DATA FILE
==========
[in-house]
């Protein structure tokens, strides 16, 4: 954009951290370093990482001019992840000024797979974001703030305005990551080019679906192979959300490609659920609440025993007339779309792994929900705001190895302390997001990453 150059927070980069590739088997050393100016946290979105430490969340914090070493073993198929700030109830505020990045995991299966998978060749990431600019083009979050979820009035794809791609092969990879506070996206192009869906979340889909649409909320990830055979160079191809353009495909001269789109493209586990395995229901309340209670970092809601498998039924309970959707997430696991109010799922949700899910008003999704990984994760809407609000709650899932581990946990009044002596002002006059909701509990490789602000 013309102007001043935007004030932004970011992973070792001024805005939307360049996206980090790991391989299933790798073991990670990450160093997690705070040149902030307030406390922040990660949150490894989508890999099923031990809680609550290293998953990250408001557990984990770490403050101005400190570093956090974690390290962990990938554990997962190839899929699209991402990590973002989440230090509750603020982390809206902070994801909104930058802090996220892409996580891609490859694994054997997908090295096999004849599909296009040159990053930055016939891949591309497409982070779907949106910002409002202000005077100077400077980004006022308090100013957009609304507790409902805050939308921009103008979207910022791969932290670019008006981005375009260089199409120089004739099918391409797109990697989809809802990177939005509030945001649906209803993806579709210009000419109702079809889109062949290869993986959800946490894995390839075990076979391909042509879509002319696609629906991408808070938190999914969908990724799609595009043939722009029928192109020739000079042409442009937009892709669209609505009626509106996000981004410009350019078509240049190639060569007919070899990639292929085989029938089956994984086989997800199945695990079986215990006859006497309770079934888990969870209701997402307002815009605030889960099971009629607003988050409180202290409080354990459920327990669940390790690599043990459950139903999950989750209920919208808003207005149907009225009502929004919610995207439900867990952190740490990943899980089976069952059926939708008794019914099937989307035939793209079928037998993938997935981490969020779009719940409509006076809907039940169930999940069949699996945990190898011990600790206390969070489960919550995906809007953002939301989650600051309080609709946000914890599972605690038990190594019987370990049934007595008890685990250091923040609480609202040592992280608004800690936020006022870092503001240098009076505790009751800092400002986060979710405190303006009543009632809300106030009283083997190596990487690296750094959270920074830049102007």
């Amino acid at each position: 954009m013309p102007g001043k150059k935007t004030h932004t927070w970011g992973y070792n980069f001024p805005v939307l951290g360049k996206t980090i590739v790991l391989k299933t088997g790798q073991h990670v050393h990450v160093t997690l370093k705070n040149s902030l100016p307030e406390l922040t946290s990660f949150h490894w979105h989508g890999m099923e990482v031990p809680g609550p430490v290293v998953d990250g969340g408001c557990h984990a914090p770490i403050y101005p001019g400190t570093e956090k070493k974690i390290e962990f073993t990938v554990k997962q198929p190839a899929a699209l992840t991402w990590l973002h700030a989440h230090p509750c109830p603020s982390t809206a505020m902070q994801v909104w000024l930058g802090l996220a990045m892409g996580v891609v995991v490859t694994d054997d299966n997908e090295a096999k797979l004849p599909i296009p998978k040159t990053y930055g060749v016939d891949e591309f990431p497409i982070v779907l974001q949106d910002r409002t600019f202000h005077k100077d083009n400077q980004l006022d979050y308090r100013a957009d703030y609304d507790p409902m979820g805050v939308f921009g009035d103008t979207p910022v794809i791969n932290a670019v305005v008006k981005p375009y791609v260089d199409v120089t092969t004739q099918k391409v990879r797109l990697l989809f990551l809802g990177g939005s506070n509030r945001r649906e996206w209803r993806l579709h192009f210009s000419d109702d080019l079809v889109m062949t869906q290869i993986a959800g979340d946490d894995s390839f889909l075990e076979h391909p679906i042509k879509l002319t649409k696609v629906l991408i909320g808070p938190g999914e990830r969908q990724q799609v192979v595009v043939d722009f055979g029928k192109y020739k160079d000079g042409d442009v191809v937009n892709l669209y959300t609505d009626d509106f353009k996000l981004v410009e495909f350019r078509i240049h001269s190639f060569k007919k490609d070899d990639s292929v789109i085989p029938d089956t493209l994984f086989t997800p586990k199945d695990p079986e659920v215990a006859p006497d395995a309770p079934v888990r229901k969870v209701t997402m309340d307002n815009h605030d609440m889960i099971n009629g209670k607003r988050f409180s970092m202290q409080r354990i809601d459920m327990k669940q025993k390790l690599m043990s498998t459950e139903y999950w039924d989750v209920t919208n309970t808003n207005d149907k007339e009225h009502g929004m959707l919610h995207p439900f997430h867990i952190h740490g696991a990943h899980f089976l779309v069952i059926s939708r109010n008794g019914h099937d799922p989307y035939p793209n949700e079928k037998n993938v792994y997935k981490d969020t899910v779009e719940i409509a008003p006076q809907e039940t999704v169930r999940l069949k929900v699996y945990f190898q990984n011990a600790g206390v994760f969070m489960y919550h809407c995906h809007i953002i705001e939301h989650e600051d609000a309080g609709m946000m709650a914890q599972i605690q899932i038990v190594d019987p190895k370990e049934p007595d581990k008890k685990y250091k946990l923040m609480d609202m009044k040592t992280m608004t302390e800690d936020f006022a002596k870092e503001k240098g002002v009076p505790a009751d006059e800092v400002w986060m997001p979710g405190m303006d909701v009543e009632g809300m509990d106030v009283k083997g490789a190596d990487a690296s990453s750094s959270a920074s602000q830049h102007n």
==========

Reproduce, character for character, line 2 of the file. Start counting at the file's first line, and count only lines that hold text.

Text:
């Protein structure tokens, strides 16, 4: 954009951290370093990482001019992840000024797979974001703030305005990551080019679906192979959300490609659920609440025993007339779309792994929900705001190895302390997001990453 150059927070980069590739088997050393100016946290979105430490969340914090070493073993198929700030109830505020990045995991299966998978060749990431600019083009979050979820009035794809791609092969990879506070996206192009869906979340889909649409909320990830055979160079191809353009495909001269789109493209586990395995229901309340209670970092809601498998039924309970959707997430696991109010799922949700899910008003999704990984994760809407609000709650899932581990946990009044002596002002006059909701509990490789602000 013309102007001043935007004030932004970011992973070792001024805005939307360049996206980090790991391989299933790798073991990670990450160093997690705070040149902030307030406390922040990660949150490894989508890999099923031990809680609550290293998953990250408001557990984990770490403050101005400190570093956090974690390290962990990938554990997962190839899929699209991402990590973002989440230090509750603020982390809206902070994801909104930058802090996220892409996580891609490859694994054997997908090295096999004849599909296009040159990053930055016939891949591309497409982070779907949106910002409002202000005077100077400077980004006022308090100013957009609304507790409902805050939308921009103008979207910022791969932290670019008006981005375009260089199409120089004739099918391409797109990697989809809802990177939005509030945001649906209803993806579709210009000419109702079809889109062949290869993986959800946490894995390839075990076979391909042509879509002319696609629906991408808070938190999914969908990724799609595009043939722009029928192109020739000079042409442009937009892709669209609505009626509106996000981004410009350019078509240049190639060569007919070899990639292929085989029938089956994984086989997800199945695990079986215990006859006497309770079934888990969870209701997402307002815009605030889960099971009629607003988050409180202290409080354990459920327990669940390790690599043990459950139903999950989750209920919208808003207005149907009225009502929004919610995207439900867990952190740490990943899980089976069952059926939708008794019914099937989307035939793209079928037998993938997935981490969020779009719940409509006076809907039940169930999940069949699996945990190898011990600790206390969070489960919550995906809007953002939301989650600051309080609709946000914890599972605690038990190594019987370990049934007595008890685990250091923040609480609202040592992280608004800690936020006022870092503001240098009076505790009751800092400002986060979710405190303006009543009632809300106030009283083997190596990487690296750094959270920074830049102007």